DJ T-Bone had the place kicking, and he also jumped up and sang his trademark songs “She Hate’s Me” and “Kryptonite” in the last set. Then, we got a guy up to play drums, and we played a couple with him. Not too bad. Another guy sat in on guitar, whom I’d seen before, but his name escapes me right now. We put him on guitar for “Man In The Box”, and Steve asked me if I cared to sing it. Sure! So, I belted that one out. We tune down in this band, which is the same key as the album, and that allows me to hit all of the notes. At least, it usually does. Tonight, I didn’t have any trouble early in the song, so when the really high parts came after the guitar solo, I crouched in my rock star stance, filled my lungs, and let it fly!

Later, Soundman Jeff had some nice things to say about my crooning, and that meant a lot to me, because not only does Jeff have years of experience in rock n roll, but he was something of a singer himself back in the 70’s, specializing in Led Zeppelin. He’d sing a medley of Zep with us back in Nassty, and people actually accused us of playing air guitar to a tape! I’ll never forget that one! Why they hell would we do that? Jeff would sing it from the soundboard, and know one knew where it was coming from. Ah, those were the days…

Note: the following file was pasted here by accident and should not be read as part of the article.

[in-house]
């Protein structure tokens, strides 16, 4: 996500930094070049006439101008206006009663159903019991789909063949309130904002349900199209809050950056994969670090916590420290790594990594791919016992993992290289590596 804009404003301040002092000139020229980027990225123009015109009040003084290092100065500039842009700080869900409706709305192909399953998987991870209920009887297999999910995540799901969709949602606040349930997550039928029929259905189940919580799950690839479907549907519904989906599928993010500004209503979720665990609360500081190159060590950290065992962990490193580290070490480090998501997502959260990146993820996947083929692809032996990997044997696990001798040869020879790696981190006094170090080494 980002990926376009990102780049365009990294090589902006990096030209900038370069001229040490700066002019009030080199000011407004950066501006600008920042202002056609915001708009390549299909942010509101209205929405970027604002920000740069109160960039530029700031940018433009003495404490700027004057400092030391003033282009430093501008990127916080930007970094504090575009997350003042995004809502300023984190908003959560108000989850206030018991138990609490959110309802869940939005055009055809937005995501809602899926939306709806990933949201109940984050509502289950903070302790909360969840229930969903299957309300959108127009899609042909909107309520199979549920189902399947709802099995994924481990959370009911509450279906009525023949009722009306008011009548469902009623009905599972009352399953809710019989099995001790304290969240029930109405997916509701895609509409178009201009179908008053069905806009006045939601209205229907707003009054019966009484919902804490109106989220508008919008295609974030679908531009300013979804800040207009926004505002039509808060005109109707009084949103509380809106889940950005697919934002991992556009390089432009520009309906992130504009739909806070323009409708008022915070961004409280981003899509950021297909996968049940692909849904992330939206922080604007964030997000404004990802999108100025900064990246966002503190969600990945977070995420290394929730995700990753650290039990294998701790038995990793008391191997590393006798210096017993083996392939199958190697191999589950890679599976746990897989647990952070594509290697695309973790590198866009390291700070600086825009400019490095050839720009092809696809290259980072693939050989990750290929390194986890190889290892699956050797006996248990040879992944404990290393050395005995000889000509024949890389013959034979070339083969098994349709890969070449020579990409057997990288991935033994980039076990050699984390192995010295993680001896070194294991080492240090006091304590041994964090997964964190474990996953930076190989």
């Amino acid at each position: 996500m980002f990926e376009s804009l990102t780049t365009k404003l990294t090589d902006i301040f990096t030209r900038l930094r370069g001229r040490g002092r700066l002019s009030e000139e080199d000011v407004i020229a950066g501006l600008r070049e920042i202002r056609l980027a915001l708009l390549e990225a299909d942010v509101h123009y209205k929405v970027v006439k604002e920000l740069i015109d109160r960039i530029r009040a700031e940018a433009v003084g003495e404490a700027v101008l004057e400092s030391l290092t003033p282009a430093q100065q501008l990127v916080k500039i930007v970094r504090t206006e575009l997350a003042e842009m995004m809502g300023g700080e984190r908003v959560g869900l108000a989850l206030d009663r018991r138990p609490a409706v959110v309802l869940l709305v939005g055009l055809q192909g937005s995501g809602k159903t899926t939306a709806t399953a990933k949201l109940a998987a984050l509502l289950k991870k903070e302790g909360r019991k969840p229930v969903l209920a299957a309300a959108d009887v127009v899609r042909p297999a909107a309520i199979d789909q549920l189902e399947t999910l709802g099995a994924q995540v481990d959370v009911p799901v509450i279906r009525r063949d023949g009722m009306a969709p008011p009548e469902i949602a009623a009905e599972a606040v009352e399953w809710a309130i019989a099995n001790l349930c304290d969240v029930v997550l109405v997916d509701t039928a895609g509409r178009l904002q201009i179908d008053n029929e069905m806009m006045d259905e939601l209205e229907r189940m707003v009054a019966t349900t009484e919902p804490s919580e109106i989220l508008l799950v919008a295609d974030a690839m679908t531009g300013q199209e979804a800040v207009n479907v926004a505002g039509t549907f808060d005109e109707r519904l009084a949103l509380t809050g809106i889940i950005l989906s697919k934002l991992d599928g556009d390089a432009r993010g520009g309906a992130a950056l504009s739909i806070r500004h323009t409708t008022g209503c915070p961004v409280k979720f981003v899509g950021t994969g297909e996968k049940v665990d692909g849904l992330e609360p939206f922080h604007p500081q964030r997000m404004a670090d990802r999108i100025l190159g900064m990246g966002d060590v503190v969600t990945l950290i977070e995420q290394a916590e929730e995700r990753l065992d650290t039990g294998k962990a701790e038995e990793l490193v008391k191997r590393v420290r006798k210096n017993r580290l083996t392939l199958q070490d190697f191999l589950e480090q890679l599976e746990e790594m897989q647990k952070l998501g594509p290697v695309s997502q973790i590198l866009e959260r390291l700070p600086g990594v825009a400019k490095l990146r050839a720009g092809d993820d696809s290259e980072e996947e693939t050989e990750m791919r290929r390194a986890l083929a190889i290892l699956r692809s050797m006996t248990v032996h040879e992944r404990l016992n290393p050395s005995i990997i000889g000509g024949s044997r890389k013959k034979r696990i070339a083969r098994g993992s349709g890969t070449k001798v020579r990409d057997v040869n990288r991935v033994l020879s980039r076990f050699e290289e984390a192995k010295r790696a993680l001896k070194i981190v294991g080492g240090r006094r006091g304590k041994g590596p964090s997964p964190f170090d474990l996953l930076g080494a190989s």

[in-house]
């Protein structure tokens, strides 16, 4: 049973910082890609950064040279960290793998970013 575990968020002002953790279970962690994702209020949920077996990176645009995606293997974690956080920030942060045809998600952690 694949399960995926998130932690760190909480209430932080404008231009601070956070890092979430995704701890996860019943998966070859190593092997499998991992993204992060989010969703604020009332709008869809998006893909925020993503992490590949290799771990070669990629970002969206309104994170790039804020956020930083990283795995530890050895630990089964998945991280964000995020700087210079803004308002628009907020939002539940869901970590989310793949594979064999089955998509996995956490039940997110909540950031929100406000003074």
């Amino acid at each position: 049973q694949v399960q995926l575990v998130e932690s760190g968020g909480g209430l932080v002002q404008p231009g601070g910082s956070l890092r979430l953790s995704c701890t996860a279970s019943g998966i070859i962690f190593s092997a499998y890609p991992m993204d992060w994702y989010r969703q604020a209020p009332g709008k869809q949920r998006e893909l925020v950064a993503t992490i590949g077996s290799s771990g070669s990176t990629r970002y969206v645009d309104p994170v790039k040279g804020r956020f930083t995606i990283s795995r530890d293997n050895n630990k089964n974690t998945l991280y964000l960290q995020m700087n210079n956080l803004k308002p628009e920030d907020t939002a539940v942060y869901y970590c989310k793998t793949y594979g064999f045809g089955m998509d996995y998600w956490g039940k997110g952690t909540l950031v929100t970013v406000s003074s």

I saw Mere and her boyfriend Mitch pop in for a drink, and they were gone. Bar hopping. I suppose that’s what a great many were doing, with all the bands and entertainment out there this weekend. Well, it was nice to be a part of it, and glad those that showed stopped by. Everyone treats us great, and we think the world of that. I know I do.

Not much to claim performance wise. It all seems to be settling in nicely, and I’m quite comfortable with how I’m playing, and my two guitars are just playing like a dream; most of my phrasing is effortless. Well, let me temper that. Violet is having a little trouble with the high E string buzzing, almost a sitar effect, so I’ll have to take that back to the shop and have that addressed.